“Over the last few years the current government has introduced several legislative changes and other reforms which have increased its control over public discourse offline,” says Dorota Głowacka, a lawyer with the Panoptykon Foundation. “For example, a law enabling the political takeover of public media which facilitated turning it into a propaganda instrument, or the acquisition of the dominant regional press publisher by a state-owned company.”

According to Ms Głowacka, if the proposal becomes law, it will likely increase control over the public discourse online.

Shifting power to politicians

Panoptykon’s analysis finds that the introduction of a 12-month data retention obligation for platforms may lead to the establishment of a pipeline between the platforms and the authorities that would drastically increase the number of requests for user data by the authorities. Furthermore, it says that such a bulk data retention provision is illegal under EU law.

“Even though we are not happy with big tech companies arbitrarily moderating public debate on the internet today, shifting this power into the hands of politicians instead will definitely not improve users’ digital rights,” Ms Głowacka tells Emerging Europe.

“Additionally, it will likely increase surveillance powers of law enforcement and intelligence agencies, which apart from causing chilling effects, may be actually used to monitor and target political opponents, activists and other vulnerable groups.”

Poland’s private sector has not been slow to spot an opportunity. A new platform, Albicla, was launched in January, promising to fight the “growing censorship” of mainstream social media.

The platform, which resembles Twitter, was created by Tomasz Sakiewicz, the editor-in-chief of Gazeta Polska, a right-wing newspaper that in 2019 distributed “LGBT Ideology Free” stickers to readers.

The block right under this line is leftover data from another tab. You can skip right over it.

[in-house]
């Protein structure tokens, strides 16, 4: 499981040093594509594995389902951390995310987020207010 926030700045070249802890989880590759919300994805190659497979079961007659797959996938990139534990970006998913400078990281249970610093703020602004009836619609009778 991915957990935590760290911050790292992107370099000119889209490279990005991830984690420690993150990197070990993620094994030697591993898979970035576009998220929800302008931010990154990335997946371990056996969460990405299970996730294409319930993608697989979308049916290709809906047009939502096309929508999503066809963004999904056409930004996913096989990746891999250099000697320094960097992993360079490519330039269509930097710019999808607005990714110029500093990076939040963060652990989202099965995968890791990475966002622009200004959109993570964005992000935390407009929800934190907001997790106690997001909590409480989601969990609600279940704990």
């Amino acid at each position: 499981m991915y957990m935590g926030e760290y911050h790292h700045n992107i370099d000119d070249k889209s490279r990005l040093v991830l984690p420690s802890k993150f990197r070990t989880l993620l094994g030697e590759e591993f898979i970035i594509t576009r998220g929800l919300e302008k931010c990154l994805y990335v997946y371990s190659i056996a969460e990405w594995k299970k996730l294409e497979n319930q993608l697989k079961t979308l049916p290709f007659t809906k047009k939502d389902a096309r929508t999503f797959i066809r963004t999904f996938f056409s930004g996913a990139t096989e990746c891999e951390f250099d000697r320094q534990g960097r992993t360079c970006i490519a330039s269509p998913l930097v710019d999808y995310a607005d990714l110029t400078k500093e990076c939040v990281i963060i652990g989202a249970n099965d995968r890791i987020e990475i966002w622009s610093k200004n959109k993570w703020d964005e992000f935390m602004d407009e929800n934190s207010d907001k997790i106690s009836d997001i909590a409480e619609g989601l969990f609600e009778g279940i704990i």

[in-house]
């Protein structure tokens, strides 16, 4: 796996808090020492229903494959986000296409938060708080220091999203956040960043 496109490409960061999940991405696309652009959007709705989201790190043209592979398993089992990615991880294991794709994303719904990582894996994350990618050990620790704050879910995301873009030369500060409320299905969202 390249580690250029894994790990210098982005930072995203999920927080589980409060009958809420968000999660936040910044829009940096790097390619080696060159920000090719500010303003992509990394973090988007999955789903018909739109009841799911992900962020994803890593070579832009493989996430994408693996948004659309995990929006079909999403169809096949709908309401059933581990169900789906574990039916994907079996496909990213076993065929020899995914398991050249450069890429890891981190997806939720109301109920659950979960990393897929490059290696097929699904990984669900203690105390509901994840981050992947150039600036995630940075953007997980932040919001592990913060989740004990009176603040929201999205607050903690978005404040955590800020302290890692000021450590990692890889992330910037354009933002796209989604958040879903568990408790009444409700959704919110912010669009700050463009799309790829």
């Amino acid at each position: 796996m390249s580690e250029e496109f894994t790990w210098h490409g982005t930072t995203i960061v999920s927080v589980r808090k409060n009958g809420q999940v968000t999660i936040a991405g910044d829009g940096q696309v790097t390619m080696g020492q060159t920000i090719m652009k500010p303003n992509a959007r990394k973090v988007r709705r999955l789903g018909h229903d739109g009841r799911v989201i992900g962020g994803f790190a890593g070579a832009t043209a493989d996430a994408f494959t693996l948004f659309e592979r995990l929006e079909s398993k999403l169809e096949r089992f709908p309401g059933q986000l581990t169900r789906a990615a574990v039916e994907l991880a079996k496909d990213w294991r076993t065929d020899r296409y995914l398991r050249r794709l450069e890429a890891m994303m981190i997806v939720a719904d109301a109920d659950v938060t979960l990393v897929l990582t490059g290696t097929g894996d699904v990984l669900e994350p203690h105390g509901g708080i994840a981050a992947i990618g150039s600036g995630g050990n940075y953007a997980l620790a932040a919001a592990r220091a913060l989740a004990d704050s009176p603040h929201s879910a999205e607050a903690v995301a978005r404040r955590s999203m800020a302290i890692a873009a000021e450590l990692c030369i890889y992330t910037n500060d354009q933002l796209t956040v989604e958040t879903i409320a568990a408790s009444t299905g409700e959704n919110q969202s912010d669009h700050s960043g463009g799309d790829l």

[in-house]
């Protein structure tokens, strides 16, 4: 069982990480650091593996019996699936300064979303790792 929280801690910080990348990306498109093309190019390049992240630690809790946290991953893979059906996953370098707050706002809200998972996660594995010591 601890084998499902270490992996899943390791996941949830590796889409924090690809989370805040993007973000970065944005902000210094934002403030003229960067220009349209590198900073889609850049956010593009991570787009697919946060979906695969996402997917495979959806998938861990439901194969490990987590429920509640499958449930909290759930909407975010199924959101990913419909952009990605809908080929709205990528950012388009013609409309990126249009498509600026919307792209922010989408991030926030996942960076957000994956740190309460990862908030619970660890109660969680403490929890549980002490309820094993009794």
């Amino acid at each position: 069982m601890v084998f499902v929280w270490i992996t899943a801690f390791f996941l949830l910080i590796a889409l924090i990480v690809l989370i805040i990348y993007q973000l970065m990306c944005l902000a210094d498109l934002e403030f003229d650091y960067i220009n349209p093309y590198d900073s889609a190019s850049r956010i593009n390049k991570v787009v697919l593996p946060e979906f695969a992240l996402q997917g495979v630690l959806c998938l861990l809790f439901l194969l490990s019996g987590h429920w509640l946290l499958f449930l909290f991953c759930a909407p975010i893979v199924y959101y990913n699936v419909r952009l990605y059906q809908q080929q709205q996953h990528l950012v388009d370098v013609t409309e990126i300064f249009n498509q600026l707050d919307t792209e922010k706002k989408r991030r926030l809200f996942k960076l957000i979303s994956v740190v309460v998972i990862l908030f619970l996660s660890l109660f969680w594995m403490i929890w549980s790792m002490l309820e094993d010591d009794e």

The similarity to Twitter and the right-wing politics have invited comparisons to the American social network Parler, which found itself cut off from the internet in the wake of the storming of the Capitol, when Apple removed it from its App Store, and Amazon Web Services stopped hosting the platform.

Data leaks and safety breaches

In the Polish media, concerns have raised about the platform’s connections both to Gazeta Polska and the Law and Justice party.

According to the market research group Kantar, 16 state-owned companies and institutions increased their adverting budgets to Gazeta Polska by 79 per cent between 2019 and 2020.

At launch, the Albicla platform was endorsed by Piotr Glinski, Poland’s minister of culture and national heritage, and Sebastian Kaleta, a secretary of state at the ministry of justice.

Albicla’s launch, however, has been dogged by reports of data leaks and safety breaches. Allegedly, upon launch, it was possible to download the entire database of users. Reportedly, trolls took advantage of these flaws to set up numerous fake accounts in the name of Pope John Paul II, Donald Trump, and several PiS politicians.

In an email to Emerging Europe Mr Sakiewicz denied both reports of any technical issues with Albicla and any connections with the government.

“As for the connections with Law and Justice, we have no ties to the government. We didn’t get any money for Albicla from anyone,” he said.

Meanwhile a similar platform, called Hundub, has appeared in Hungary.

In recent years, Poland and Hungary have butted heads with the EU on issues such as LGBT rights, abortion, and rule of law. In 2018, the George Soros-funded Central European University was forced out of Hungary. Around Eastern Europe, claims of “gender ideology” have been invoked against feminism and the LGBT community.

Now, the rift has moved online, with conservative and right-wing voices decrying what they see as censorship and limitations from the major tech companies.